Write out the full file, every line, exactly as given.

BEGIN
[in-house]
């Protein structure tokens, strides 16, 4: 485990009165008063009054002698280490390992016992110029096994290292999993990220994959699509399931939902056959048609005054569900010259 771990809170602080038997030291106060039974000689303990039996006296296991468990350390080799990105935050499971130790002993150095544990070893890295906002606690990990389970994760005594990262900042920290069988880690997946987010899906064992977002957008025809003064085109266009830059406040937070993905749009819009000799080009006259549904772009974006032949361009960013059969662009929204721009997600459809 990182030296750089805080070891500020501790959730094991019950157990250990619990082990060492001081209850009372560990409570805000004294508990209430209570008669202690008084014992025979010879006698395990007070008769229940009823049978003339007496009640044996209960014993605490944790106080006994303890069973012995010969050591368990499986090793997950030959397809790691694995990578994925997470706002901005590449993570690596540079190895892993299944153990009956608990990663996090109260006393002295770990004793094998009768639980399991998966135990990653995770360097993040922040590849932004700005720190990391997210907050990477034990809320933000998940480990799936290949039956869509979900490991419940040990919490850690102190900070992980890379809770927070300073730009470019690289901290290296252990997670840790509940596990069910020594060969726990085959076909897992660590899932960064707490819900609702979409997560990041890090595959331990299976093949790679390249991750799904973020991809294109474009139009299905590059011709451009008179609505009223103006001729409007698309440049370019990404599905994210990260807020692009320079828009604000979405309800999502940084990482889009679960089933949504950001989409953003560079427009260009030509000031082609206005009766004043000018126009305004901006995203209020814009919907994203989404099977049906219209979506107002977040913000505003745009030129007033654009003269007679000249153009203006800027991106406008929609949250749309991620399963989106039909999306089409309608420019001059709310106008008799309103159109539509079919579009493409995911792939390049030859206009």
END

[in-house]
């Protein structure tokens, strides 16, 4: 485990009165008063009054002698280490390992016992110029096994290292999993990220994959699509399931939902056959048609005054569900010259 771990809170602080038997030291106060039974000689303990039996006296296991468990350390080799990105935050499971130790002993150095544990070893890295906002606690990990389970994760005594990262900042920290069988880690997946987010899906064992977002957008025809003064085109266009830059406040937070993905749009819009000799080009006259549904772009974006032949361009960013059969662009929204721009997600459809 990182030296750089805080070891500020501790959730094991019950157990250990619990082990060492001081209850009372560990409570805000004294508990209430209570008669202690008084014992025979010879006698395990007070008769229940009823049978003339007496009640044996209960014993605490944790106080006994303890069973012995010969050591368990499986090793997950030959397809790691694995990578994925997470706002901005590449993570690596540079190895892993299944153990009956608990990663996090109260006393002295770990004793094998009768639980399991998966135990990653995770360097993040922040590849932004700005720190990391997210907050990477034990809320933000998940480990799936290949039956869509979900490991419940040990919490850690102190900070992980890379809770927070300073730009470019690289901290290296252990997670840790509940596990069910020594060969726990085959076909897992660590899932960064707490819900609702979409997560990041890090595959331990299976093949790679390249991750799904973020991809294109474009139009299905590059011709451009008179609505009223103006001729409007698309440049370019990404599905994210990260807020692009320079828009604000979405309800999502940084990482889009679960089933949504950001989409953003560079427009260009030509000031082609206005009766004043000018126009305004901006995203209020814009919907994203989404099977049906219209979506107002977040913000505003745009030129007033654009003269007679000249153009203006800027991106406008929609949250749309991620399963989106039909999306089409309608420019001059709310106008008799309103159109539509079919579009493409995911792939390049030859206009």